Evaluation Guru is an evaluation capacity development video series launched by Asian Development Bank’s (ADB) Independent Evaluation Department (IED). As part of IED’s Evaluation Academy initiative, the series will take the multimedia approach to meeting the growing demand for evaluation capacity development in ADB’s client countries. The series illustrate, how to design, implement and manage evaluations which in turn will guide programs and projects towards development effectiveness, foster accountability, and learning. In the third episode of Evaluation Guru, IED Director General Marvin Taylor-Dormond talks about the concept of Independent Evaluation.


Evaluation Guru Ep 3

What is Independent Evaluation?

Hello and welcome to Evaluation Guru. Through these series we will share with you how to design, implement, and manage evaluations which in turn will help you improve the development effectiveness of your projects, programs, and strategies, as well as foster accountability and learning.

Marvin Taylor-Dormond

Director General

Independent Evaluation Department

Asian Development Bank

Today we’re talking about the concept of Independent Evaluation. What is Independent Evaluation? There are two words involved in this concept. One is the noun itself – evaluation. And the other is the adjective. What does independence mean in this context? Let us talk first about the first word – evaluation itself. Evaluation, as Michael Scriven simply put it, is a process to determine the worth, the merit, the significance of the object of evaluation. Evaluation is applied to objects, to personnel, to programs, to strategies, to projects. Evaluations are the products of this process. Evaluation, in this sense, is what it is known as a transdiscipline. And by the way, a very old transdiscipline. It’s a body of theories, of perspectives, of views, of approaches that is autonomous in itself, but that at the same time serves the needs of other disciplines. There are other transdisciplines, as Scriven call them, such as ethics, logics, communications, statistics. And as I just mentioned, evaluation falls into this category.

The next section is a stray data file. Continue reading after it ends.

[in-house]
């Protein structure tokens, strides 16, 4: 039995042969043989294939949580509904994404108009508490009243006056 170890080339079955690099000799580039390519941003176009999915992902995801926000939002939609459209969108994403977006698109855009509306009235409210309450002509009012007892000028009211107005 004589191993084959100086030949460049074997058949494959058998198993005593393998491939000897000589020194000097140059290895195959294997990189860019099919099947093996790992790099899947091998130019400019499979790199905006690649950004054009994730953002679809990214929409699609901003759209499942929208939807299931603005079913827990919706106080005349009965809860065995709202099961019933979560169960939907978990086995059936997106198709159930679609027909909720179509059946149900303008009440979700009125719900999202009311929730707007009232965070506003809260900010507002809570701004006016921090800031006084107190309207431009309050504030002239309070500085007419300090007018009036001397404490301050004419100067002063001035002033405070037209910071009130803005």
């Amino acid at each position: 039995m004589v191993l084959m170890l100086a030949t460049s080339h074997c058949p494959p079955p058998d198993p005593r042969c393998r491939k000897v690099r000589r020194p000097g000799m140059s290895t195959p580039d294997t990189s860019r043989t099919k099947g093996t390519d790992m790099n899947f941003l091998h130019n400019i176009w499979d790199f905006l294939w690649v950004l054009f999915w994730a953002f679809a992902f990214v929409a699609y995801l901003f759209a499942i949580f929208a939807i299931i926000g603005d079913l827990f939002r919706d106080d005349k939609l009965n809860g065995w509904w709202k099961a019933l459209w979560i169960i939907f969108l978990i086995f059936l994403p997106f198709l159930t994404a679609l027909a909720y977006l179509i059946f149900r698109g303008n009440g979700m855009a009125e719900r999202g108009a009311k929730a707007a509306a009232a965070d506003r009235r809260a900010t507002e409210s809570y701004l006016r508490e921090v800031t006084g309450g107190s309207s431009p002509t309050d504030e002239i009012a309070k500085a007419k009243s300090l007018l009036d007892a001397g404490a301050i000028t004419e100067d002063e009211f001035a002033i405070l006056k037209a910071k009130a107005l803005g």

Now, how do we determine that worth, merit, and significance of the object of our evaluation? There are seven steps to an assessment of the worth, merit, significance of the object. The first step is to clearly identify and define the object. For instance, a car, and a bicycle, and an airplane. That means to define the boundaries of the object, the scope. The three of them dedicated to transportation but evaluation methods will differ in each of these cases.

The second step is to define the evaluation criteria. This refers to the areas of the object of evaluation to be assessed. For instance, if it’s a vehicle, maybe comfort and speed, cost. For personnel it may be on-time delivery of work of the staff, expectations on soft skills, etc. For program evaluation it may be relevance, effectiveness, efficiency, sustainability as we normally use in program evaluation.